Last week was the deadline for the U.S. Congressional candidates to report how much money they have raised. This year’s race is a big one for Maryland: After five terms in office, U.S. Senator Barbara Mikulski (D-MD) announced her retirement this March. In the fight to succeed her are frontrunners U.S. Representative Chris Van Hollen (D-MD) and U.S. Representative Donna F. Edwards (D-MD).
According to second quarter numbers, there is no contest between Van Hollen and Edwards when it comes to fundraising. The Washington Post reported a 3-to-1 advantage to Van Hollen, who raised close to $3.5 million compared to Edwards’ $924,000. Notably, while the majority of Donna Edwards’ funding comes from national progressive groups like Emily’s List, a group dedicated to getting pro-choice Democratic women into office, Van Hollen asserts that over 75% of his donations came straight from Maryland voters. If elected, Donna Edwards would be the second ever African-American woman elected to serve in the U.S. Senate, but Van Hollen is better situated financially to campaign for Mikulski’s Senate seat.
With both Chris Van Hollen and Donna Edwards seeking to replace Mikulski, they leave their own positions in the House of Representatives vacant. Former Prince George’s County State’s Attorney Glenn F. Ivey, former Maryland Lieutenant Governor Anthony G. Brown, Delegate Joseline Peña-Melnyk, Delegate Dereck E. Davis, former Councilwoman Ingrid Turner, Warren Christopher, and Lisa Renee Ransom are all vying for Edwards’ seat. Delegate Kumar Barve, Senator Jamie Raskin, Will Jawando, Delegate Ana Sol-Gutierrez , Valerie Ervin, and Kathleen Matthews are in the race to fill Van Hollen’s position.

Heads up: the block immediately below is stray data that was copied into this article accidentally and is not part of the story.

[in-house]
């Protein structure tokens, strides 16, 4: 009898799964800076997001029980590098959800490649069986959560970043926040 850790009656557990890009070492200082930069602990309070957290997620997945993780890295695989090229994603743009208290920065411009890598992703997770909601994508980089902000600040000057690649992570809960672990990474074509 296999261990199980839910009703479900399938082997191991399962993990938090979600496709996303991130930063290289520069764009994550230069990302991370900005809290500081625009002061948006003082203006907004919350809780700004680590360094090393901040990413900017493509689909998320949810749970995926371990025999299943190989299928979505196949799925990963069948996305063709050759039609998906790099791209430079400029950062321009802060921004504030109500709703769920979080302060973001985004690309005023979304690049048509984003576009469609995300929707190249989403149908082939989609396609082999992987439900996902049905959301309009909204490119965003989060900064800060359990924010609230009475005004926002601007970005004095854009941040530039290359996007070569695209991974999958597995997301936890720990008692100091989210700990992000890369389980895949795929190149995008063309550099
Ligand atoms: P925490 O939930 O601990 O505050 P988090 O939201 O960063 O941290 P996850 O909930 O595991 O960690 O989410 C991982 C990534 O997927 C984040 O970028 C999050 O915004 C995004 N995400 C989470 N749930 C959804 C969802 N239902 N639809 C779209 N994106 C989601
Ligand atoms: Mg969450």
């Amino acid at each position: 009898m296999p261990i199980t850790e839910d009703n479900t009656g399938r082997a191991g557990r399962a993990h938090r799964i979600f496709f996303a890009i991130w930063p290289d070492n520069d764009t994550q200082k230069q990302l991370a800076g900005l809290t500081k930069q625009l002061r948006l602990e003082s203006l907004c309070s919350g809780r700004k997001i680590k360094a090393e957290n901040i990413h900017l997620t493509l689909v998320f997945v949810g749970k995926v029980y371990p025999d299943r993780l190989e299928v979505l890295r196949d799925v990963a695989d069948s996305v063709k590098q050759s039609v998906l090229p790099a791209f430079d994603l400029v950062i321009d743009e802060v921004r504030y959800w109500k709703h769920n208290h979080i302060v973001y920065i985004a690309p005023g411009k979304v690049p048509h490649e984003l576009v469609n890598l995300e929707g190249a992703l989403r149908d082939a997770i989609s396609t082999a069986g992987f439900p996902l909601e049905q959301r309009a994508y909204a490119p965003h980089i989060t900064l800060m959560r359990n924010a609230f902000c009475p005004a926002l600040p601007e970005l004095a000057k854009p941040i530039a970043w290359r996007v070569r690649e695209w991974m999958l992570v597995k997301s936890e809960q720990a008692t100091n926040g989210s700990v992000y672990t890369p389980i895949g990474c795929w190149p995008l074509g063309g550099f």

Glenn Ivey took the lead in fundraising totals in the race for Donna Edwards’ seat after the first quarter, raising more than the other two candidates at the time, Anthony Brown and Joseline Peña-Melnyk, combined. Several other candidates joined in the race during the second quarter, yet Ivey remains well in the lead to date with a total of nearly $400,000. Second in fundraising is Ingrid Turner with $263,000; however, over 80% of that funding – $220,000 – is comprised of loans she made to her own campaign. The remainder of the candidates pulled in respectable amounts in the mid to low $100,000s (numbers were not available for candidate Lisa Renee Ransom).
Finally, in the race to succeed Van Hollen, State Senator Jamie Raskin emerged as frontrunner, raising $553,000. Close behind Raskin is Kathleen Matthews with $501,106 raised. Delegate Kumar Barve, the only candidate to report first-quarter fundraising, came up with a total of $229,000 and Will Jawando reported $112,000 (numbers were not available for Ana Sol-Gutierrez or Valerie Ervin).
Although fundraising numbers can be a useful tool in anticipating election results, they are not enough to give the complete picture of an individual campaign’s strength. Indeed, lesser-funded candidates can, and often do, win elections.
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